We all know that words matter.
It’s why we choose not to use certain derogatory terms to describe persons of particular races or sexual orientations or nationalities or genders or religions. It’s why we’re careful about how and whether we use words like ‘crazy’ and ‘hysterical’. It’s why we’ve had passionate discussions about using the phrase White Supremacy Culture to describe the dominant experience of race in the United States of America—and in UUCC.
Words and language and phrasing also matter in more subtle ways, because how we express ourselves affects our own experience of the world.
There’s a difference between “I have children” and “I am parenting children.”
“I am very busy” vs. “Life is very full right now.”
“I cannot come to the party” vs. “I will not be at the party.”
“I don’t have time” vs. “I’m choosing to invest my time elsewhere.”
“I had a bad day” vs. “I had some challenging experiences today.”
And the one that is especially on my mind right now, because it’s a newer lesson for me:
“Those people…” vs. “Those among us who…”
The Republicans vs. Those among us who are Republicans.
Unvaccinated people vs. Those among us who are unvaccinated.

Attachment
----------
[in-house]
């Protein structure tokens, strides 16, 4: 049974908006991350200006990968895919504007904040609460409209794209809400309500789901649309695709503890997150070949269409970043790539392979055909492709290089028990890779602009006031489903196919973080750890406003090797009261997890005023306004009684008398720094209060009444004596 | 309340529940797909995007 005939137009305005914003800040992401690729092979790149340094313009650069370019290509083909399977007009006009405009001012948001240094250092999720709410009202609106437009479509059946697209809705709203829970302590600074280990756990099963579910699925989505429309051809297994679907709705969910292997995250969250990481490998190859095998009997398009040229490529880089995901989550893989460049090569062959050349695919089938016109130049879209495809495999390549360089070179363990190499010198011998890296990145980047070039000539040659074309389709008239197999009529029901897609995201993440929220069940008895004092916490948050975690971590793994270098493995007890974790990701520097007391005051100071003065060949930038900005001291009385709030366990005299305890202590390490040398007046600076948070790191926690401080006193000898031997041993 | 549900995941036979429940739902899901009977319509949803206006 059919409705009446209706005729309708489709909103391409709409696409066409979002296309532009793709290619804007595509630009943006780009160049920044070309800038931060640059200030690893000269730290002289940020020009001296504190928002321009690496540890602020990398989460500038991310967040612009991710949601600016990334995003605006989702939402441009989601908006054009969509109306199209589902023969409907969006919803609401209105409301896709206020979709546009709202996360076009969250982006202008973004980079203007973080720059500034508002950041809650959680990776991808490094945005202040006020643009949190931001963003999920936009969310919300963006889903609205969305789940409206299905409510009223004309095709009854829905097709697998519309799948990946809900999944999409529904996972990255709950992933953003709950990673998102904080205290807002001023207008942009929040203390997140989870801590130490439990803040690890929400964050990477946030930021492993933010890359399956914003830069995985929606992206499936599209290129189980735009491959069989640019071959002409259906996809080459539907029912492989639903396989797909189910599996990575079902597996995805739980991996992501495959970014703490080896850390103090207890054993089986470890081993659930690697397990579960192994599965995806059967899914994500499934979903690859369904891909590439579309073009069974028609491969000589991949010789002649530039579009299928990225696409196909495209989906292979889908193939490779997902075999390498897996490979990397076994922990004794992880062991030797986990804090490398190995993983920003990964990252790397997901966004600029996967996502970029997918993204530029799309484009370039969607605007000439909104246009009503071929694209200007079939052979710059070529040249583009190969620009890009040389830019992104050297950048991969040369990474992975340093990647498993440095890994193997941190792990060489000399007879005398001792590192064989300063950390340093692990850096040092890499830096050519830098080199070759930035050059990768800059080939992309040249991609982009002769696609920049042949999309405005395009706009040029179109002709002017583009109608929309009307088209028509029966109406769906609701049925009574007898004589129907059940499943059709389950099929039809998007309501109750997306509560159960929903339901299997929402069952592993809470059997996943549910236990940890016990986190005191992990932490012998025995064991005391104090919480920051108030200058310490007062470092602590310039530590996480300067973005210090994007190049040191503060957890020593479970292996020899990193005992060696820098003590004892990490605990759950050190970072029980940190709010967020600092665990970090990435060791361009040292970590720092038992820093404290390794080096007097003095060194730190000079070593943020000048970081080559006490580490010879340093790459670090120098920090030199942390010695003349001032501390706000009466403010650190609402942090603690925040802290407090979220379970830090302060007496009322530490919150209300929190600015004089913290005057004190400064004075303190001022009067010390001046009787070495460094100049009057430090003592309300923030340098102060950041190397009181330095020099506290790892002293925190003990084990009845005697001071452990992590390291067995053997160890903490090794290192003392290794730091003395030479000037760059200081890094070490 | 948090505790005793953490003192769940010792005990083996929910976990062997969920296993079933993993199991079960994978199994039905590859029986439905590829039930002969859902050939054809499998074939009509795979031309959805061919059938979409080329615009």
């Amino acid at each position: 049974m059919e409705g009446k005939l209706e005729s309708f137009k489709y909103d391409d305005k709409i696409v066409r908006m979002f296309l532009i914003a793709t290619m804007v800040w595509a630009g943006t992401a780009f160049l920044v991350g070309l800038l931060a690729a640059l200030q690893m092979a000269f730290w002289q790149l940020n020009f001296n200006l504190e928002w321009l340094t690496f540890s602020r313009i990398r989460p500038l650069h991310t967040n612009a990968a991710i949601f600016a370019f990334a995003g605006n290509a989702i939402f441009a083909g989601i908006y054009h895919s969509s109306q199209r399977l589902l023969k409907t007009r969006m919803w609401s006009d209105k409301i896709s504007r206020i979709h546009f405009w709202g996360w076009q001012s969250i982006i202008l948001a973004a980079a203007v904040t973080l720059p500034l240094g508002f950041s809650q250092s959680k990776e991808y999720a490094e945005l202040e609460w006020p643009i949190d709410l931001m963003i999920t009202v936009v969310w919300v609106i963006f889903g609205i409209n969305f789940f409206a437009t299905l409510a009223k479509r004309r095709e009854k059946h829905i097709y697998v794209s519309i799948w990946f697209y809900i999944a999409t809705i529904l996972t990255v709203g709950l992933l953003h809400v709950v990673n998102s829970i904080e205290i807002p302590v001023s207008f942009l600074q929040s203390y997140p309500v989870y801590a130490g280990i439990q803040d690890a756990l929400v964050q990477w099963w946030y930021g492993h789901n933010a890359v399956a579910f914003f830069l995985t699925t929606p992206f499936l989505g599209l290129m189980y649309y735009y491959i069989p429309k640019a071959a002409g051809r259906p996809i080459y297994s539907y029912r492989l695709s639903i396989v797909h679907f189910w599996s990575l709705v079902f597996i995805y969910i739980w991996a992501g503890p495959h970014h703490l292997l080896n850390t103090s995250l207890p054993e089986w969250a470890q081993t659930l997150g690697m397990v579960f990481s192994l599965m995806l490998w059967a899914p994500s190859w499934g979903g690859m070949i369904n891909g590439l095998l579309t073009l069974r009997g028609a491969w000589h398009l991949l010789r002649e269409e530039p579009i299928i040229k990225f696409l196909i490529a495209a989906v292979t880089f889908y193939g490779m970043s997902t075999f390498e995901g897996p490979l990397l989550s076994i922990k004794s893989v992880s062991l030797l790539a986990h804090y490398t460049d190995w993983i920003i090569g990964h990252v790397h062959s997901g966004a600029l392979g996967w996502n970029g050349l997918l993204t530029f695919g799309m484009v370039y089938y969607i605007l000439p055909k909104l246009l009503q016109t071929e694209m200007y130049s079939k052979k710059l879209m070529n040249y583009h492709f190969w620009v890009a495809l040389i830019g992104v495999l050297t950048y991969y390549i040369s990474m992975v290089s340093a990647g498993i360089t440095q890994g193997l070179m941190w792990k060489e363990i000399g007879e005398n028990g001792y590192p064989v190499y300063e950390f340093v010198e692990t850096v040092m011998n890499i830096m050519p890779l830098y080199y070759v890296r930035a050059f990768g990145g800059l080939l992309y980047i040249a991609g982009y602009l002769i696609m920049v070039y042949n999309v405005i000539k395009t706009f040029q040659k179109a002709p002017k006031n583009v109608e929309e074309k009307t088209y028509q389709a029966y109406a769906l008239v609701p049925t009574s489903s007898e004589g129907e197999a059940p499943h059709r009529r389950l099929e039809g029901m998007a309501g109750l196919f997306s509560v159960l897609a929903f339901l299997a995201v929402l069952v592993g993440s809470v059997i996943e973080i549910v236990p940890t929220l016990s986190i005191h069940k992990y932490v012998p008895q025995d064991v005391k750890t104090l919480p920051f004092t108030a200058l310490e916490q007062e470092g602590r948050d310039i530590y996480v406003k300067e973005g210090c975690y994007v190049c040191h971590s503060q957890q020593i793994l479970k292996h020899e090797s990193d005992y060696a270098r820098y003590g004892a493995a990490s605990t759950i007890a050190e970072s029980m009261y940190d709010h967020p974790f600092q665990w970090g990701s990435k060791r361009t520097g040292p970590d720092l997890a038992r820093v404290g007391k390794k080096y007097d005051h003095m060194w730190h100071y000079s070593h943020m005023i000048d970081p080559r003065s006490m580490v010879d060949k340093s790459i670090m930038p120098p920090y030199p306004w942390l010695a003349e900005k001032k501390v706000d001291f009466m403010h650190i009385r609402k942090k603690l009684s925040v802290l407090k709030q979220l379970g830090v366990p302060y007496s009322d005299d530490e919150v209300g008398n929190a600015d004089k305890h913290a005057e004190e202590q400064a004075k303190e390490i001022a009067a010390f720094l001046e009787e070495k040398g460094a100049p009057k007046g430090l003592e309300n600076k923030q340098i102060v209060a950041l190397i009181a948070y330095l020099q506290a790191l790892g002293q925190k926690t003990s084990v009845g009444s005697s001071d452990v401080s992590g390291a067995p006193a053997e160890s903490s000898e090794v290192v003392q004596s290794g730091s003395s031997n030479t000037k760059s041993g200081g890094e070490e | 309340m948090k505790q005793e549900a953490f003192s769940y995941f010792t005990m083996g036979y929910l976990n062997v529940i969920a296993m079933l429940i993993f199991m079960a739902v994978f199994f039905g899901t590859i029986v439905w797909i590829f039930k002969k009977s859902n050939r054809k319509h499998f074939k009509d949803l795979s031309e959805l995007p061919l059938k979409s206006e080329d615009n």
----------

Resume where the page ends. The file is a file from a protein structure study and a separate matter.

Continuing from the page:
Asian-Americans vs. Those among us who are Asian-American.
The mentally ill vs. Those among us who live with mental illness.
The under-privileged vs. Those among us with fewer resources.
The differences often are subtle—they may even seem insignificant or insubstantial. But for those among us who have ever been on the outside of the dominant culture of a group, the phrasing matters. It matters in whether we feel we are noticed and included—whether we belong.
And it’s especially important in a congregation like ours, in which we say we intend to draw the circle of welcome ever wider. Does our rhetoric undermine our intention? Do we speak in ways that exclude those among us who are not middle class, who are Republican, who choose not to go to college, who are neurodiverse, who have non-Christian backgrounds, who serve in the military, who are food and housing insecure, who are newer to the community?
Who are we, anyway? Who is among us … now, and unseen?